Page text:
My solution is a Mac mini with and EyeTV tuner. I can get any internet content, plus Netflix streaming, purchased or rented movies from Apple or other services and watch and record over the air and unencrypted cable (extended basic on Cox). The problem is the entire setup to too complex for most people, including my wife. To record anything encrypted I have to rewire the TV tuner to record the signal from the cable box, in which case the tuner can't set the channel. It can only start the recording at a set time.

    If the FCC would force the hand of the cable companies and make them provide a workable decoding solution, things might change, but I don't have much hope.

    Just think - Apple could provide a great solution, a device that could have a web browser, stream from internet sources (YouTube, Netflix, Hulu, etc.), rent or purchase content, watch and record TV (SD and HD) and access you local media, all with one consistent simple interface. Basically an AppleTV on steroids. But with Apple's self-interest in selling content
    and the opposition of the cable companies, I don't expect much. I mean, h***, the cable industry managed to kill off Hard Drive/DVD recorders with TV Guide program guides several years ago, as the unit sitting on my shelf can attest.

  1. Climb AZ

    Fresh-Faced Recruit

    Joined: Aug 2009

    +2

    sweet

    I think this is a good thing. I welcome it and I really want Apple to improve Apple TV to something more than an extension of the iTunes Store and media share. I would love to see a dvr setup.

    It's like siromega said, it has hdmi and sits between you cable box and tv. This is important just as davlab mentioned and it's cool to have a new option there.

    I would live to see an Apple Tivo :)

  1. testudo

    Forum Regular

    Joined: Aug 2001

    +1

    Re: The Cable providers are the problem...

    This rumored Google TV, Apple TV, TIVO and all the add on TV tuners on the market have the same problem - they can't decode encrypted digital and HD signals.

    TiVo can decode encrypted digital and HD signals (as mine do). The problem is that some providers have avoided going cablecard because all it does is help the consumer not rent useless boxes from the provider. (As verizon said to my brother "But if you get a TiVo, you won't be able to run any of our widgets!".

    BTW, their excuses range from "It's keeping us from offering the best 'experience' to our customers" or how its cutting into their innovation.

  1. testudo

    Forum Regular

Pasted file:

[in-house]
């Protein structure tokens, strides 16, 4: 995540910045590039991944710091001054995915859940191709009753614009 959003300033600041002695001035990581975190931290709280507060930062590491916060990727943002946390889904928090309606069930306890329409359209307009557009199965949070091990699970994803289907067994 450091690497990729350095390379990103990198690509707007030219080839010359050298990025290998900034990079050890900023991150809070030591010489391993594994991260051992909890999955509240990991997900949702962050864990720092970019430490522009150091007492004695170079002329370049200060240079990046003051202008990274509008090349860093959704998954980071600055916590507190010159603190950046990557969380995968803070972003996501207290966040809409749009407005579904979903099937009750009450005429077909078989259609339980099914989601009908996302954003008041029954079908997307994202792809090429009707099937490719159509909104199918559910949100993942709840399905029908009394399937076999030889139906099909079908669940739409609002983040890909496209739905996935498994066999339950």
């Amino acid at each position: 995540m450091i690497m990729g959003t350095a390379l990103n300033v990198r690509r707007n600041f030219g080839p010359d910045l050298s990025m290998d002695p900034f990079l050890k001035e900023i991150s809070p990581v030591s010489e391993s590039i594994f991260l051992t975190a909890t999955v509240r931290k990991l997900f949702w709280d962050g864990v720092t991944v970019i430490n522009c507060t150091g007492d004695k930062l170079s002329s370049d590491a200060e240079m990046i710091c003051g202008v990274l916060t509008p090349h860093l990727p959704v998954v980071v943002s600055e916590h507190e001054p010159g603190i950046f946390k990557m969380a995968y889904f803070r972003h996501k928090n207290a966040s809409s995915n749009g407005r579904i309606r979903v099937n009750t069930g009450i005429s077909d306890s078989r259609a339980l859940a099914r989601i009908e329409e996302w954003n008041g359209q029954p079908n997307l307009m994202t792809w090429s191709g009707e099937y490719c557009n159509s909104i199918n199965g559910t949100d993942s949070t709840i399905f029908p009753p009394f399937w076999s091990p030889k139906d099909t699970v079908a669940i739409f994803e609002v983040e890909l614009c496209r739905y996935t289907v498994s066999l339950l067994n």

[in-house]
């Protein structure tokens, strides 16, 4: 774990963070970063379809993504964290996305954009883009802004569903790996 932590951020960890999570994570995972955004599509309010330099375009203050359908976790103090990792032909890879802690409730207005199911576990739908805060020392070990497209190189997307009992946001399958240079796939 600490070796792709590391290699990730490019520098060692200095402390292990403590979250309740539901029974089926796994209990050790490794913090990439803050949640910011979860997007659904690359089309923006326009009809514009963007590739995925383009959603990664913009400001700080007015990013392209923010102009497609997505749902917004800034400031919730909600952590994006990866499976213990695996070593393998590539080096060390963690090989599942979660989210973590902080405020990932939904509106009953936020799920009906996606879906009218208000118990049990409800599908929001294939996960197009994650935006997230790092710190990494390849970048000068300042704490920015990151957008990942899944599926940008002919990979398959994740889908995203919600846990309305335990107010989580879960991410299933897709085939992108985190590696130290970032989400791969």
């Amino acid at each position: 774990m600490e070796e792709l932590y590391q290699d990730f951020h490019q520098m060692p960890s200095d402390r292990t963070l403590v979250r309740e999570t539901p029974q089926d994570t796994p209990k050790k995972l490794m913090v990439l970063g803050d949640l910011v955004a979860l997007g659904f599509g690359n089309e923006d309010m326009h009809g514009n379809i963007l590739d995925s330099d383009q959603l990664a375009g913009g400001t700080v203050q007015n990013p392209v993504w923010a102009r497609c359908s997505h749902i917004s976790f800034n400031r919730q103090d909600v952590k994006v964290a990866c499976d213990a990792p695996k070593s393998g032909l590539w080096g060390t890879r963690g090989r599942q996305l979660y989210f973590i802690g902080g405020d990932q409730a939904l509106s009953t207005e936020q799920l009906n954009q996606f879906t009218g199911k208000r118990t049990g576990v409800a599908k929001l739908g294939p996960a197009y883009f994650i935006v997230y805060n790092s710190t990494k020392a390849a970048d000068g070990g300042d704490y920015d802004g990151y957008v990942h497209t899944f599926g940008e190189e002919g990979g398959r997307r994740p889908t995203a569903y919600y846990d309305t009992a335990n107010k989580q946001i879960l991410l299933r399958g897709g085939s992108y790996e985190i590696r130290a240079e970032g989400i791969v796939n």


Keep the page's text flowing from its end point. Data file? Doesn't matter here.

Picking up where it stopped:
Joined: Aug 2001

    -3

    Re: Why?

    Excuse my stupidity, but really, what is the point of adding such a device to my current TV setup if I cannot reduce or remove my current provider? Just so I can have internet access on my HDTV? Could I not just do this with a Mac Mini?

    I don't know, why add a mini to your TV at all either, as it is more expensive.

  1. davlab

    Fresh-Faced Recruit

    Joined: Jul 2006

    0

    That's your choice...

    If you want the programming available on cable, then you will have to pay for it. By providing your own "DVR" you can avoid paying the typical $15 per box monthly fee. If the media available via the internet (YouTube, Netflix, Hulu and aggregators like Boxee & Plex) and over-the-air digital TV is enough for you, then sure, dump your cable company.

    BUT, most cable companies will only sell you internet access if you also subscribe to cable TV also, or they charge you a lot more.

    I'm looking forward to switching over to our new municipal fiber service (Lafayette LA http://www.lusfiber.com) next week. 50 Mbps service is $57.95 (less than half of Version FiOS) and you get free 100 Mbps peer to peer connection to anyone on LUS fiber.

Login Here

Not a member of the MacNN forums? Register now for free.

toggle

Network Headlines

toggle

Most Popular

Sponsor

Recent Reviews

Plantronics Rig Surround 7.1 headset

Trying to capture the true soundscape of video games can be a daunting task. Looking to surround-sound home theater options, users hav ...

Kenu Airframe +

Simple, stylish and effective, the Kenu Aiframe + portable car mount is the latest addition to Kenu's lineup. Released earlier this ye ...

Adesso Compagno X Bluetooth keyboard

The shift from typing on physical keyboards to digital versions on smartphones and tablets hasn't been an easy for many consumers. Fro ...

Sponsor

toggle

Most Commented

 
toggle

Popular News